There’s so much conflicting advice on carbohydrates out there. Some say carbs are the enemy and to keep them low so you’ll lose weight. Some say a calorie is a calorie and not to worry if you’re eating carbs, fats, or protein, just keep calories low. Some say all carbs are bad for you. Some say they help you live a longer life. Who is right?
The answer, as with almost any question on dieting and nutrition is, “It depends.” Everybody is unique in terms of genetics, physiology, metabolism, psychology, goals, history, habits, and a hundred other things. However, with a basic understanding of carbs, a few guidelines, and a bit of experimentation, you can learn which carbs to eat, and how many.
Which carbs should you eat?
Get your carbs from whole, unprocessed sources. This means whole grains, vegetables, beans, and fruit. The closer the food looks to how it is when it’s connected to the ground, the better. So chickpeas are better than hummus, but hummus is better than popadoms. Whole foods are better for three main reasons:
- They contain fiber
- They are high in vitamins, minerals, and other nutrients
- They contain “complex” carbohydrates. This type of carbs takes longer to digest, meaning they keep you full for longer and give you a gradual release of energy for a few hours after you eat them.
Poor choices are any highly processed foods or refined sugars such as candy, bread, cakes, chocolate, sodas, beer, wine, chips, and fries. They are worse for opposite reasons to the above.
- Little or no fiber
- Few or no nutrients
- They contain “simple” carbohydrates which digest quickly, cause a sugar rush, then a sugar crash, and you’ll be hungry again soon after that.
Who should eat carbs?
As mentioned earlier, people differ in the amount of carbs they should eat. Some factors include:
Body composition: Leaner people can tolerate more carbohydrates. Overweight people have higher “insulin resistance.” This means that their body is less effective at using insulin, a hormone that transports glucose out of the blood. If overweight people eat too many carbs, blood glucose rises, but the body can’t lower it very well. This raised blood glucose can lead to type 2 diabetes and other problems.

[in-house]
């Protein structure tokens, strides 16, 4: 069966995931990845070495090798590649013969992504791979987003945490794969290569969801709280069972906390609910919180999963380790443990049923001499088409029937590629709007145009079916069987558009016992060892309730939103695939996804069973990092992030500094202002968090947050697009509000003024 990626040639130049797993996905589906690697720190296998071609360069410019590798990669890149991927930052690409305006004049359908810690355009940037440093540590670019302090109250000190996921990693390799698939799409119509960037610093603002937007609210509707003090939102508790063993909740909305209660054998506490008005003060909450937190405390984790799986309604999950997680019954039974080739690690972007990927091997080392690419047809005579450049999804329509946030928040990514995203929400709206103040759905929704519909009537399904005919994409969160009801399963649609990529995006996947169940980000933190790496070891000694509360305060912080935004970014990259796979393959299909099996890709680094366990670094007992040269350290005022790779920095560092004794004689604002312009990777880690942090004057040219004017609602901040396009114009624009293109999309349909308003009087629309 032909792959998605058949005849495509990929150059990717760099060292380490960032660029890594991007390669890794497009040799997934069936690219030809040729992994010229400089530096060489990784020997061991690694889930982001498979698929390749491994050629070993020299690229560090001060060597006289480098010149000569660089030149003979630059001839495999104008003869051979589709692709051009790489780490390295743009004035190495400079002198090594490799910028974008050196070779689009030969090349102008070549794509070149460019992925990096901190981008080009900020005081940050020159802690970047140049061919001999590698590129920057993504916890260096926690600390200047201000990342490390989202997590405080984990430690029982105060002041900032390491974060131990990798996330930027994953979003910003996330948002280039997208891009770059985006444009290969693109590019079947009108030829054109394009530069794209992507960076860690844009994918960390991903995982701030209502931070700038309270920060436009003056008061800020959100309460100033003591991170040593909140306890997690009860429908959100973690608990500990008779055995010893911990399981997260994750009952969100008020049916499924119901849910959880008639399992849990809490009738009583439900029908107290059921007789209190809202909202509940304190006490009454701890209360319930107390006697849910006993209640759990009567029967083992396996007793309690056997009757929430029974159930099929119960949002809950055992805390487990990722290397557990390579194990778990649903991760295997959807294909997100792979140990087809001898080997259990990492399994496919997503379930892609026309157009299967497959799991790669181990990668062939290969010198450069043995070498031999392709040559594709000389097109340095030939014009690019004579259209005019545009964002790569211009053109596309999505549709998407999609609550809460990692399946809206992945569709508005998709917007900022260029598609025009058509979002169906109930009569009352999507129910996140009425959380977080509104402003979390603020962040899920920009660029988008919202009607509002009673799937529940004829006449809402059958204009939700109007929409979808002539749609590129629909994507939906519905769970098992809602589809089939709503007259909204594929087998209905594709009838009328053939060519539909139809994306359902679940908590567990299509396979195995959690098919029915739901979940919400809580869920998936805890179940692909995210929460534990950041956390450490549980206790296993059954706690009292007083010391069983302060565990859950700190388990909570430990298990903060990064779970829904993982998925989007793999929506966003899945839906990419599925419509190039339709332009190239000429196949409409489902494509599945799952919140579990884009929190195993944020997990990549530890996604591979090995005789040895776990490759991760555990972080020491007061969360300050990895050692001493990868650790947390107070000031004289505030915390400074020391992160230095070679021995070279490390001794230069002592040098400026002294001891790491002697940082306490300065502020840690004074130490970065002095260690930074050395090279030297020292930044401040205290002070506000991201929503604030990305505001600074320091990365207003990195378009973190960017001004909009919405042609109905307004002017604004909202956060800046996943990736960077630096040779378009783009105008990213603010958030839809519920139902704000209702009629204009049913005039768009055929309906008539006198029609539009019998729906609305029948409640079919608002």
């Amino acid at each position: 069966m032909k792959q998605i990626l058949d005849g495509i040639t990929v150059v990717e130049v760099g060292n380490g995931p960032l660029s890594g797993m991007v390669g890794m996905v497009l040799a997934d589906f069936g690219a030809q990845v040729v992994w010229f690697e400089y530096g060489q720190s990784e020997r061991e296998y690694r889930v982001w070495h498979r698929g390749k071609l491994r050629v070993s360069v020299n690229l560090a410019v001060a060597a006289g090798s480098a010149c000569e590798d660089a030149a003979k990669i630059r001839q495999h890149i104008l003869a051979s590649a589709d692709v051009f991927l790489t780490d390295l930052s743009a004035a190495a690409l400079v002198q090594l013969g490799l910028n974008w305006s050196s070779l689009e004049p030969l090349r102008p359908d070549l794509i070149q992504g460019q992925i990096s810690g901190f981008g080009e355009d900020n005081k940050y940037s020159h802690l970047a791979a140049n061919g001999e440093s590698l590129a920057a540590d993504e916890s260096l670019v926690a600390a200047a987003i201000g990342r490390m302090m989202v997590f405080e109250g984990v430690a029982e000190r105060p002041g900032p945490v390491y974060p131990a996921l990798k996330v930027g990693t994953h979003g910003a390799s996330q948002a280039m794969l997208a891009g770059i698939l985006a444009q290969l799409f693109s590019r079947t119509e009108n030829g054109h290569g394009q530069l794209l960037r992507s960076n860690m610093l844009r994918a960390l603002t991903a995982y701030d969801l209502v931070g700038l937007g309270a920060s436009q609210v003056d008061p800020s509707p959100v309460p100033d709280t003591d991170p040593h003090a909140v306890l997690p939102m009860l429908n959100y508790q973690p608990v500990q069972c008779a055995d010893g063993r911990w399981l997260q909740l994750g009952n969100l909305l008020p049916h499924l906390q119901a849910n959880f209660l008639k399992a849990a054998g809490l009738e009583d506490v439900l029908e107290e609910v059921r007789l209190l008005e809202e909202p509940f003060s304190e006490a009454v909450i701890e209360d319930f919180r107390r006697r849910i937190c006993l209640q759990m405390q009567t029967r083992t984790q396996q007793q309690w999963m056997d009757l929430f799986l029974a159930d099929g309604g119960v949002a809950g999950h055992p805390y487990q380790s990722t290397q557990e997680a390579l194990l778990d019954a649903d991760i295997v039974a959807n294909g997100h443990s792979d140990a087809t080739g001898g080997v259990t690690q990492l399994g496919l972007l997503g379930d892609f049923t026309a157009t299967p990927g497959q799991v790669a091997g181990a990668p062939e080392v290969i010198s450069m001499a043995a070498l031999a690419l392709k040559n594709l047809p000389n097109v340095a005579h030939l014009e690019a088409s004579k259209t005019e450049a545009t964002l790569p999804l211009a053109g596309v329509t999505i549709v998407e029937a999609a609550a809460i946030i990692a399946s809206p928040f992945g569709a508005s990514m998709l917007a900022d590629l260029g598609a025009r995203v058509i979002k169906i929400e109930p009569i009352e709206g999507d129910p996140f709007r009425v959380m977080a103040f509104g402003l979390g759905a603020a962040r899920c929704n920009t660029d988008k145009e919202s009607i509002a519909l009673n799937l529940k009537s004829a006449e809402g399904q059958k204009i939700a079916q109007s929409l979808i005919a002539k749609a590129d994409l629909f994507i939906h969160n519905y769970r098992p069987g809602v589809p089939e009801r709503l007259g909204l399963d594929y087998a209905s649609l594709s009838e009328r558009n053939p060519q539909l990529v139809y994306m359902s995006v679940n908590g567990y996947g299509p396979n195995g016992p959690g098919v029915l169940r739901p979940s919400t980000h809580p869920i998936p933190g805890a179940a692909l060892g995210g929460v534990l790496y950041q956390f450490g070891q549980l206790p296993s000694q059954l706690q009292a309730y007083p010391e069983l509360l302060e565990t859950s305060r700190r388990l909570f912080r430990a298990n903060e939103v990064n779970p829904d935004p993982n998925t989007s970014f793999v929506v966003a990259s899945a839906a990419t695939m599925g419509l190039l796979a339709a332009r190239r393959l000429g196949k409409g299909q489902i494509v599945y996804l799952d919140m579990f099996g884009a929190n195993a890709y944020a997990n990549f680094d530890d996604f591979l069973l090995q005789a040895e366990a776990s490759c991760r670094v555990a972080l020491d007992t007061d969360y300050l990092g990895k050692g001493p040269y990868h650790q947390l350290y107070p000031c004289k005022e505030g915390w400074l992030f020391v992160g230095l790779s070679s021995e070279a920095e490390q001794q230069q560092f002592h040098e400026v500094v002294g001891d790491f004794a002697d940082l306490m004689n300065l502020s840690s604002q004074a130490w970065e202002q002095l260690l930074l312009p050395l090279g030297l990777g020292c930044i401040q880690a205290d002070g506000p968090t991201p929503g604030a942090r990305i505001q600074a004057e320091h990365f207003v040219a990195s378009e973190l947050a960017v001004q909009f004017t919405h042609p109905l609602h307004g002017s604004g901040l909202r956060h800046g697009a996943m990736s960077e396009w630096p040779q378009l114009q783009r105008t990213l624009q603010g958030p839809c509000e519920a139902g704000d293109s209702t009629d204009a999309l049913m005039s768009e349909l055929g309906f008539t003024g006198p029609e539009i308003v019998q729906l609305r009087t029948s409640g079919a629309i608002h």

Activity level: People with active jobs like construction workers can handle more carbs every day to fuel their activities, and may even need more carbs in order to maintain good performance in their work. Likewise, people who exercise regularly can eat more carbs on training days.
Stress: People with high-stress levels may benefit from eating carbs before bedtime, as this will help increase serotonin levels and reduce levels of the stress hormone, cortisol.
Sleep quality: Carbs in the evening can help people who are having trouble sleeping.
When should you eat carbs?
Exercise reduces insulin resistance, so you tolerate carbs much better after exercise. On training days, consume the majority of your carbs immediately after your workout, spread between your post-workout shake and the first meal after training. The insulin release this triggers will also help carry nutrients and protein to the muscles, to speed up workout recovery.
You also have lower insulin sensitivity in the morning, so it’s better to consume most of your carbs early in the day, particularly on non-training days. However, as noted above, to reduce stress or improve sleep, eat some carbs in the evening a few hours before bedtime.
How many carbs should you eat per day?
It’s very difficult to suggest an exact figure, but as a general guideline, start with a baseline of 120 grams per day. From here:
- Add 30 grams if you are already lean.
- Deduct 20 grams if you’re trying to lose weight.
- Add 50 grams on training days if you are doing weight training, high-intensity interval training, or explosive training like sprints or martial arts. If you’re just doing cardio and your goal is weight loss, don’t increase carbs. If you have performance goals with your cardio, like a specific 5k time, and you’re continually increasing the intensity to push for it, you can eat the extra carbs.
- Add 50 grams if you have an active lifestyle.
- Add 15-30 grams before bed to improve sleep and stress levels.
From here, test and adapt. See how this affects you over the next two weeks. Have you lost fat? Has your general energy level been high enough? Has your performance in the gym been acceptable? If you’re on a weight loss program you can’t expect to tick all the boxes — but try adjusting your daily carb levels until you find an acceptable balance.
Hopefully, this has demystified carbohydrates for you a bit and given you an idea of what to do in the future. As always, consult your doctor before making changes to your dietary regime.
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